# Why does the APRS specification suggest to use 7-bit ASCII for user-defined data formats?

The APRS specification document says the following:

Although there is no restriction on the nature of user-defined data, it is highly recommended that it is represented in printable 7-bit ASCII character form.

What is the reason for this suggestion? Is it a matter of hardware/software compatibility and if so how relevant is this today?

• Hello and welcome to ham.stackexchange.com! – rclocher3 Jun 9 '20 at 23:12

• I was able to send a message containing solely ~ characters using direwolf. I wasn't able to test if it could be received because I was unable to figure out how to do an audio loopback on Linux. – Noah McIlraith Jul 19 '20 at 15:42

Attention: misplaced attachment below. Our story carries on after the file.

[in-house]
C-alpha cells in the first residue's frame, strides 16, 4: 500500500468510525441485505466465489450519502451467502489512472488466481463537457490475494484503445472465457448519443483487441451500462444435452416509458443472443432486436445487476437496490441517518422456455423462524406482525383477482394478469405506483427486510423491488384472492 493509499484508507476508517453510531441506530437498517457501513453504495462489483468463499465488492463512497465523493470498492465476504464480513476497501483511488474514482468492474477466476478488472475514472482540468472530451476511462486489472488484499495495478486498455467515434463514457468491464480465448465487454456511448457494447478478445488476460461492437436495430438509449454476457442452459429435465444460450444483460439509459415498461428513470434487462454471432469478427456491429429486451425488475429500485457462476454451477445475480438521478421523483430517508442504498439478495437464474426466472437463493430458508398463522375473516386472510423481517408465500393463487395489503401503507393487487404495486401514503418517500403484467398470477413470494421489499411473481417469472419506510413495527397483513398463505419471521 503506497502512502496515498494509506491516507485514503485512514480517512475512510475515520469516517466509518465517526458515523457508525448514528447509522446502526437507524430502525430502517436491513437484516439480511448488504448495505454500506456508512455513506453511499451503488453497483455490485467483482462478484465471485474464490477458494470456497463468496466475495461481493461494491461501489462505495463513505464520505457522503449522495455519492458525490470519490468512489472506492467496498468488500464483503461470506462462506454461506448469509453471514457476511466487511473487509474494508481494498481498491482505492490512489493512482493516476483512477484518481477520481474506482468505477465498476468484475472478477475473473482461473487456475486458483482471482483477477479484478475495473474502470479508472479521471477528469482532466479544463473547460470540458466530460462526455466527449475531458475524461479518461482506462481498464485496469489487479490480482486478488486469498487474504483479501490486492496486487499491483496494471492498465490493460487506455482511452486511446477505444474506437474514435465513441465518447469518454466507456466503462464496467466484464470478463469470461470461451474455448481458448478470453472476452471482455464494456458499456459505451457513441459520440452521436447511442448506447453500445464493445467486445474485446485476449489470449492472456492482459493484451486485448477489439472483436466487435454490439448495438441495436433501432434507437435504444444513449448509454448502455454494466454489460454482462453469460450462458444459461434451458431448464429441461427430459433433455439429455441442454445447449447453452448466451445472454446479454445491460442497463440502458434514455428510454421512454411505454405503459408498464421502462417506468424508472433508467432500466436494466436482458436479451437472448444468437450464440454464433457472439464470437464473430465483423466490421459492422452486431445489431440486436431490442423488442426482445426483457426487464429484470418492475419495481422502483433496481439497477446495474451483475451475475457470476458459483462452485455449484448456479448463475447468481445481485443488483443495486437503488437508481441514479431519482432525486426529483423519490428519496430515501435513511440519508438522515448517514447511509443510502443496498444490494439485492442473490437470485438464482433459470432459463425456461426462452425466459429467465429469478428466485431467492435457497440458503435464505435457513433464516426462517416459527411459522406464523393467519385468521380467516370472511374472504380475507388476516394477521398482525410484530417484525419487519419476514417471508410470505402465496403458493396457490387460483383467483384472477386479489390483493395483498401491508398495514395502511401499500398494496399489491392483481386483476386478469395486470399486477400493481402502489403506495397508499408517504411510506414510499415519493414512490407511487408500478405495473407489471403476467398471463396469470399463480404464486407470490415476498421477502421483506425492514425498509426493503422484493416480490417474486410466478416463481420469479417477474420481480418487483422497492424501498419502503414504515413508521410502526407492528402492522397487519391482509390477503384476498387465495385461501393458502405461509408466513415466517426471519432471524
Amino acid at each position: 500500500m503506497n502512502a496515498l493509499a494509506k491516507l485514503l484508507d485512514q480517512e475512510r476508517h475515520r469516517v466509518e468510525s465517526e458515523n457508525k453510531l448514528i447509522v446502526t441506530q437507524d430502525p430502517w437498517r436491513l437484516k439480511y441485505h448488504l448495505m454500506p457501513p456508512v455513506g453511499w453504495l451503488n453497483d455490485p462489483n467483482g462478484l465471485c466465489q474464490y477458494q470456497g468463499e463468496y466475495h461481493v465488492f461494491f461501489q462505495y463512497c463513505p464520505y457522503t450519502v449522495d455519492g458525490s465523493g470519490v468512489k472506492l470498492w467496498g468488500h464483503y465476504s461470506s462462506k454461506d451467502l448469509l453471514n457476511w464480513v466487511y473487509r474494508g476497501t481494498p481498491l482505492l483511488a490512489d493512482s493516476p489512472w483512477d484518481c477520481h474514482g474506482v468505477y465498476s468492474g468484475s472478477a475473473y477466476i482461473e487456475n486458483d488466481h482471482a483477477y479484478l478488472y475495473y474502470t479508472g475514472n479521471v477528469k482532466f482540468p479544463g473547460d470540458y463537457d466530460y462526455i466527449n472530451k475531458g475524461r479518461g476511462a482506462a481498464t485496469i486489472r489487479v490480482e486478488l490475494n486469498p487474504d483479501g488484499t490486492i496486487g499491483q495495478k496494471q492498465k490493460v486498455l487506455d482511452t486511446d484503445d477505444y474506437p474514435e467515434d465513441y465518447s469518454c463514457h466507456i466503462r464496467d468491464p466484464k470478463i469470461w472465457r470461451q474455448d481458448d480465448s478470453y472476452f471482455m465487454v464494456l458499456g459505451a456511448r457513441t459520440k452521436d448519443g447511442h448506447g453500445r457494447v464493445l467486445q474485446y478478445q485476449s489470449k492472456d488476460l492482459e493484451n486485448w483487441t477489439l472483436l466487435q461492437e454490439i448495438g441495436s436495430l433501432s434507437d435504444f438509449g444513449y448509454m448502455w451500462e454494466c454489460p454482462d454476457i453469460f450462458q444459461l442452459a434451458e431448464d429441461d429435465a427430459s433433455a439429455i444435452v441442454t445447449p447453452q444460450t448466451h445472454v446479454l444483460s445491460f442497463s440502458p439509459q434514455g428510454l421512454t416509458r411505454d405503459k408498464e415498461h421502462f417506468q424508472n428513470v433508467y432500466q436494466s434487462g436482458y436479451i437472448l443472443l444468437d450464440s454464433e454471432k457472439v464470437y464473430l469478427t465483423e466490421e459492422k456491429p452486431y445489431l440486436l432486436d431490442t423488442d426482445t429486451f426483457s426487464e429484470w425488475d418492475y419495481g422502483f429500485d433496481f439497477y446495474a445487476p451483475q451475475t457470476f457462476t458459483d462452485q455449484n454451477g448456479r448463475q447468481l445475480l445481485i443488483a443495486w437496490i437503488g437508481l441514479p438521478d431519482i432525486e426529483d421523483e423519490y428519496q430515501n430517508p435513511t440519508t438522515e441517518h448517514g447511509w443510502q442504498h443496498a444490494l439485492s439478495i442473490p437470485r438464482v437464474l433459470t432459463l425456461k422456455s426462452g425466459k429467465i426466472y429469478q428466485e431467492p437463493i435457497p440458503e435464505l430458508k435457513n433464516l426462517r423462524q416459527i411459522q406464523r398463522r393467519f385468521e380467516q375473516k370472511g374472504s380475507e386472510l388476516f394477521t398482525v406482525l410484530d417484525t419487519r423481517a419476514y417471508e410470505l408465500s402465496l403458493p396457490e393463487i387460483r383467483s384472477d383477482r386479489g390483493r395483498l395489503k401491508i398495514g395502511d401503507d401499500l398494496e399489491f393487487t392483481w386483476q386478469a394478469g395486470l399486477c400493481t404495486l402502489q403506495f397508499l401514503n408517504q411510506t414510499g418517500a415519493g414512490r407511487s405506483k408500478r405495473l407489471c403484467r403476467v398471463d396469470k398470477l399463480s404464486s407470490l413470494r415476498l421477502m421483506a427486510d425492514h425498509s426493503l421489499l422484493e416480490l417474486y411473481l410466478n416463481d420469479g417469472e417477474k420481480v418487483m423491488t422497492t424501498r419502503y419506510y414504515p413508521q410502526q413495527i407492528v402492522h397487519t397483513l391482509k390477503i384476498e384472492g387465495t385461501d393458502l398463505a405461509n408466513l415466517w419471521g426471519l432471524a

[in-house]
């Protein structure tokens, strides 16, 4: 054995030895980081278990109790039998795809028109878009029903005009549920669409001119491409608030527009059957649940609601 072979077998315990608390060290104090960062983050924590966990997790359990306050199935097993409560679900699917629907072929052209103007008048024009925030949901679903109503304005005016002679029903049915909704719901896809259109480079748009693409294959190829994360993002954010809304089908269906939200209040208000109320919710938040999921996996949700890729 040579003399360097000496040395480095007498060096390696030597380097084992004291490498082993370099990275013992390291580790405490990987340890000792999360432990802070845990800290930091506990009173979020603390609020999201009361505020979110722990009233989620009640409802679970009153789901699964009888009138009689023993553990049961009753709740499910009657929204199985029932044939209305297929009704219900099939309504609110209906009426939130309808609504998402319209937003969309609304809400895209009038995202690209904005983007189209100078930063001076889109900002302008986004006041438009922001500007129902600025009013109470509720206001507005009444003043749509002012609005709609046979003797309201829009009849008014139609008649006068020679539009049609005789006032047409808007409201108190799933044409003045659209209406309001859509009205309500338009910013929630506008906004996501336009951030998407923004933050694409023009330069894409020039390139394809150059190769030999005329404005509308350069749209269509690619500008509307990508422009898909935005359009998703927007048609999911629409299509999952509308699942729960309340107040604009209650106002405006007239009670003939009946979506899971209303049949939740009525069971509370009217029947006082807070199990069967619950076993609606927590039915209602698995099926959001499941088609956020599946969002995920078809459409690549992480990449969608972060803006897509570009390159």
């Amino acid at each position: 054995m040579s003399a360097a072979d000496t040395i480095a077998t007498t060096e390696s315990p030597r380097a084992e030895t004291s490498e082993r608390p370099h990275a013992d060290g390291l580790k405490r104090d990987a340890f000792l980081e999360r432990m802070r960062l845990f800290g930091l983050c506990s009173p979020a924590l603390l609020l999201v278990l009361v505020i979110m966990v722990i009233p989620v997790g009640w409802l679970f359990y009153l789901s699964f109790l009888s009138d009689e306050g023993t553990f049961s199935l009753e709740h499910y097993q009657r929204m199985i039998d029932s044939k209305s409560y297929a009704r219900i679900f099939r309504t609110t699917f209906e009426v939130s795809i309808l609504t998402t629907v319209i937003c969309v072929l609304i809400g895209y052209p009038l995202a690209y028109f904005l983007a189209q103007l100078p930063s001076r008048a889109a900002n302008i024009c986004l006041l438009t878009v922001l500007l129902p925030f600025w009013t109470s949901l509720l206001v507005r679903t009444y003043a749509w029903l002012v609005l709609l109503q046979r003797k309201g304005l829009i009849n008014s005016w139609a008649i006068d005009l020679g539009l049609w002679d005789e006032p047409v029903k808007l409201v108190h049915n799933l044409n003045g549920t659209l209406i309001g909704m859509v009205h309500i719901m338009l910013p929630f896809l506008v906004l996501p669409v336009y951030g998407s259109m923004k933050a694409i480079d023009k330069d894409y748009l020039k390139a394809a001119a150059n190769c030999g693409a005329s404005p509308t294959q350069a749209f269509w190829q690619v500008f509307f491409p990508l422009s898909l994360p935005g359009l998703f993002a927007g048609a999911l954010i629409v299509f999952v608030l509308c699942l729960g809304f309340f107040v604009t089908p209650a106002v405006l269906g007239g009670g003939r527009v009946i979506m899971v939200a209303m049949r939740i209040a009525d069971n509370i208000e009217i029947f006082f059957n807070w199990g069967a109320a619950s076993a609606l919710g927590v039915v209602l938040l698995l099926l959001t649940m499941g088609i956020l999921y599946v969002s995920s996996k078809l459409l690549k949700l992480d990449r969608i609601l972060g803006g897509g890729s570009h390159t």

• I also found the following information which seems to imply that ~ gets escaped: "A packet starts and ends with a 0x7E Flag which in binary translates to 01111110. The six '1' bits in a row is a pattern reserved to inform the receiver/decoder about the packet boundaries. In any other case a series of five or more '1' bits is stuffed with an extra '0' bit before the remaining bits follow." – Noah McIlraith Jul 19 '20 at 15:45